To prepare for a career in psychiatry, first-year student Mackenzie Hines-Wilson is taking courses in chemistry, neuroscience and biology, and assisting Calvin Lei, assistant professor of psychological and brain sciences in Arts & Sciences, in his research on implicit bias.
But her experiences outside of the classroom are important, too. As the vice president of her residential college, Hines-Wilson has planned study breaks and St. Louis outings for her stressed-out neighbors. And as a participant in Redefining Community Experience (RCE), a three-day social justice retreat, Hines-Wilson has learned what issues matter to different students.
“I want to support people and connect with people in ways that are meaningful.”
“I’ve had the opportunity to meet people from across campus with different backgrounds and identities different from mine,” said Hines-Wilson, a student in Arts & Sciences. “That matters to me because I want to support people and connect with people in ways that are meaningful. That’s why I want a career in mental health; I don’t want to be the type of doctor that fixes a physical problem and says goodbye. I want to build relationships and bonds. You can’t do that unless you try to understand what people have gone through.”
Hines-Wilson chose Washington University after participating in the College Prep Program, an innovative multi-year program for talented, low-income students from St. Louis-area high schools. For three summers, Hines-Wilson and her fellow scholars lived and learned on campus, earning college credit, drafting college essays and mastering skills such as time management. During a farewell dinner in the summer of 2016, Provost Holden Thorp and Leah Merrifield, associate vice chancellor for community engagement and St. Louis college readiness initiatives, told the scholars and their families that Washington University had established the College Prep Scholarship for admitted graduates of the program.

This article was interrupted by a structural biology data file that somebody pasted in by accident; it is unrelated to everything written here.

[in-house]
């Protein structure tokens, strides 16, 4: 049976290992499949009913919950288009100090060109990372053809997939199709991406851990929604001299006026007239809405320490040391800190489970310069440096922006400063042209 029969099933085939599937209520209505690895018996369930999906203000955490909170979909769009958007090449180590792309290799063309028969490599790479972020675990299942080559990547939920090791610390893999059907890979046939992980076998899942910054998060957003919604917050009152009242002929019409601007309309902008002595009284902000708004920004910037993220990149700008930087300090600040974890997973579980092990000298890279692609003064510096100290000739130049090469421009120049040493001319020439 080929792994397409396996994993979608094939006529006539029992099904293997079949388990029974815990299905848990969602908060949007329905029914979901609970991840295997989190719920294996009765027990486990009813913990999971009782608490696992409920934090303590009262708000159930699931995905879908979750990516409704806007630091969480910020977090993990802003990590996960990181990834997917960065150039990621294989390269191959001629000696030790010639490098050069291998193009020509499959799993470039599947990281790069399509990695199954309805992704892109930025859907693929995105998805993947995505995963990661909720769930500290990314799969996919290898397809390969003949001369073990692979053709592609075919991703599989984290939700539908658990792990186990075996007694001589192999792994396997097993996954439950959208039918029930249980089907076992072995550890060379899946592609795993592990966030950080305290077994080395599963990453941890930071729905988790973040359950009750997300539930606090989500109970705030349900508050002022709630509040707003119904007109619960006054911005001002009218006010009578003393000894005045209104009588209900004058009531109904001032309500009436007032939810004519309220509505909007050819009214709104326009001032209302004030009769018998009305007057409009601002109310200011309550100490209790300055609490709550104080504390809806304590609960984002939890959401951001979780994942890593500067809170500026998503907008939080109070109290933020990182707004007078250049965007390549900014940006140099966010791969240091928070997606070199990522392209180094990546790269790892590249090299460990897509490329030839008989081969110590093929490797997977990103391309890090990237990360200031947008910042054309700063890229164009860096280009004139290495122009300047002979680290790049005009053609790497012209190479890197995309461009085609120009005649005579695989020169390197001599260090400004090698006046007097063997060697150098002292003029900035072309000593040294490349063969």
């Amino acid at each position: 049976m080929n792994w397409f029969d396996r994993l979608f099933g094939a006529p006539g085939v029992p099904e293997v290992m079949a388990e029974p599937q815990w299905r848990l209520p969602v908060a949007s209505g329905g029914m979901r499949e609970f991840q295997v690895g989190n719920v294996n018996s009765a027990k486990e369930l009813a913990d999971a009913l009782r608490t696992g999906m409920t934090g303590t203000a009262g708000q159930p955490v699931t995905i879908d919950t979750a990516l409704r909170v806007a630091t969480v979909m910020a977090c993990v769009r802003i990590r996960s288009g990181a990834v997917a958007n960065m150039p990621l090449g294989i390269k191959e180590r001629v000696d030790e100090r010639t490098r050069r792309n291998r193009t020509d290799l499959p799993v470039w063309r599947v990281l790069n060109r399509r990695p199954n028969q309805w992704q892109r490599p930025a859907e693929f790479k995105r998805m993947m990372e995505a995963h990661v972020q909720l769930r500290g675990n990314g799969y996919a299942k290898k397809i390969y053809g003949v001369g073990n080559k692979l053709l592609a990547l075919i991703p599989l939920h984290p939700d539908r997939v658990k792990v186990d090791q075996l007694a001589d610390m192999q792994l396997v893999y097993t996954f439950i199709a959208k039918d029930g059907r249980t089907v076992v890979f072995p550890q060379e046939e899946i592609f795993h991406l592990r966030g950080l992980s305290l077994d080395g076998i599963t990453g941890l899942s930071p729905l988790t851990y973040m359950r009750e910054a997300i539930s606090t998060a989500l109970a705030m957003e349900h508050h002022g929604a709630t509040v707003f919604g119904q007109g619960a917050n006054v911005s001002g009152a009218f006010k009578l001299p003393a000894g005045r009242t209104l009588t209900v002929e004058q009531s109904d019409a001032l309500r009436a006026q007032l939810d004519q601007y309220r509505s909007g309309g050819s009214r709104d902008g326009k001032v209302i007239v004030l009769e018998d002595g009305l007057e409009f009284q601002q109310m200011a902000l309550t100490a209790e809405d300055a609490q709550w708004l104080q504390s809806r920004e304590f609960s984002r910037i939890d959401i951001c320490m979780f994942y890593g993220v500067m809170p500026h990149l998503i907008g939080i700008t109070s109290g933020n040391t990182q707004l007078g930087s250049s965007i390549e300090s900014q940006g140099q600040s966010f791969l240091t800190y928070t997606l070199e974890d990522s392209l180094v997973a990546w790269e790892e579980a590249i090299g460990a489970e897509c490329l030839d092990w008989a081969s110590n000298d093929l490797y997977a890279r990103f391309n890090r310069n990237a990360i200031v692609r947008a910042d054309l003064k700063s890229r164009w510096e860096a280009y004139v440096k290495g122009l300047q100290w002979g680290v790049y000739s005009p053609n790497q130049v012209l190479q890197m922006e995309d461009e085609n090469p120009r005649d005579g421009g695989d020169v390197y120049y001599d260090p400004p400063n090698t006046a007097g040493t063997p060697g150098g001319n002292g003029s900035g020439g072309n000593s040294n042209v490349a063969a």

“I will never forget that moment,” Hines-Wilson said. “I remember crying so hard. Coming from a single-parent household, that was so big for my family.”
Hines-Wilson was one of six College Prep Scholars to attend Washington University, and one of two scholars invited to join the elite Ervin Scholars Program, which has produced three Rhodes Scholars and two Rhodes finalists in the past five years. Originally established to serve African-American students, the Ervin Scholars Program now accepts outstanding students of all backgrounds who have demonstrated a commitment to fostering a diverse campus — and world.
“There are so many Ervins that have gone onto health care, and they will be a really amazing resource when it comes to internships and applying to medical school,” Hines-Wilson said. “But even more importantly, they are part of a terrific support network I have here. I’ve never had so many people ask, ‘How are you?’ and really mean it.”